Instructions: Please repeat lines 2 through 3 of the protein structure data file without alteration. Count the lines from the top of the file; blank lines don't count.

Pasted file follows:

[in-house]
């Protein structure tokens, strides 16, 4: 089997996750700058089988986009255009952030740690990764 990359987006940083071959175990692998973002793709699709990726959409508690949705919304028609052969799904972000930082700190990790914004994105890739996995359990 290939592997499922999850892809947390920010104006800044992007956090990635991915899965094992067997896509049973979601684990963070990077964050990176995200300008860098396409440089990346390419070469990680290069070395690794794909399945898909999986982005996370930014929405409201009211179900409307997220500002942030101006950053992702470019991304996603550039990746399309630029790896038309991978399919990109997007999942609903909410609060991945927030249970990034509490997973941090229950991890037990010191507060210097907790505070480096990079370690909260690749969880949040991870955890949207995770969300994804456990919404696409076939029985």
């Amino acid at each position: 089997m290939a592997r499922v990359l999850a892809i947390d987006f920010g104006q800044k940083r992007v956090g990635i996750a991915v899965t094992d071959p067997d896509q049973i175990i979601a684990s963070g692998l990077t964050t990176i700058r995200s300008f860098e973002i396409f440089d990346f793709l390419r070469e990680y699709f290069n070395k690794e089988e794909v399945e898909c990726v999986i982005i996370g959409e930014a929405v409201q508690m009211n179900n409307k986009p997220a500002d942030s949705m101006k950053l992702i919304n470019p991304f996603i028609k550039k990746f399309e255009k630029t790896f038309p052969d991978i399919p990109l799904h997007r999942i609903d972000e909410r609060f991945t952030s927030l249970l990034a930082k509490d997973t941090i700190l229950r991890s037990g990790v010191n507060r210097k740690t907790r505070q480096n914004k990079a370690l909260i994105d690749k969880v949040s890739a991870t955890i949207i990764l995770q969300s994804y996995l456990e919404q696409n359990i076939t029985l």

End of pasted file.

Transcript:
């Protein structure tokens, strides 16, 4: 089997996750700058089988986009255009952030740690990764 990359987006940083071959175990692998973002793709699709990726959409508690949705919304028609052969799904972000930082700190990790914004994105890739996995359990 290939592997499922999850892809947390920010104006800044992007956090990635991915899965094992067997896509049973979601684990963070990077964050990176995200300008860098396409440089990346390419070469990680290069070395690794794909399945898909999986982005996370930014929405409201009211179900409307997220500002942030101006950053992702470019991304996603550039990746399309630029790896038309991978399919990109997007999942609903909410609060991945927030249970990034509490997973941090229950991890037990010191507060210097907790505070480096990079370690909260690749969880949040991870955890949207995770969300994804456990919404696409076939029985």
């Amino acid at each position: 089997m290939a592997r499922v990359l999850a892809i947390d987006f920010g104006q800044k940083r992007v956090g990635i996750a991915v899965t094992d071959p067997d896509q049973i175990i979601a684990s963070g692998l990077t964050t990176i700058r995200s300008f860098e973002i396409f440089d990346f793709l390419r070469e990680y699709f290069n070395k690794e089988e794909v399945e898909c990726v999986i982005i996370g959409e930014a929405v409201q508690m009211n179900n409307k986009p997220a500002d942030s949705m101006k950053l992702i919304n470019p991304f996603i028609k550039k990746f399309e255009k630029t790896f038309p052969d991978i399919p990109l799904h997007r999942i609903d972000e909410r609060f991945t952030s927030l249970l990034a930082k509490d997973t941090i700190l229950r991890s037990g990790v010191n507060r210097k740690t907790r505070q480096n914004k990079a370690l909260i994105d690749k969880v949040s890739a991870t955890i949207i990764l995770q969300s994804y996995l456990e919404q696409n359990i076939t029985l």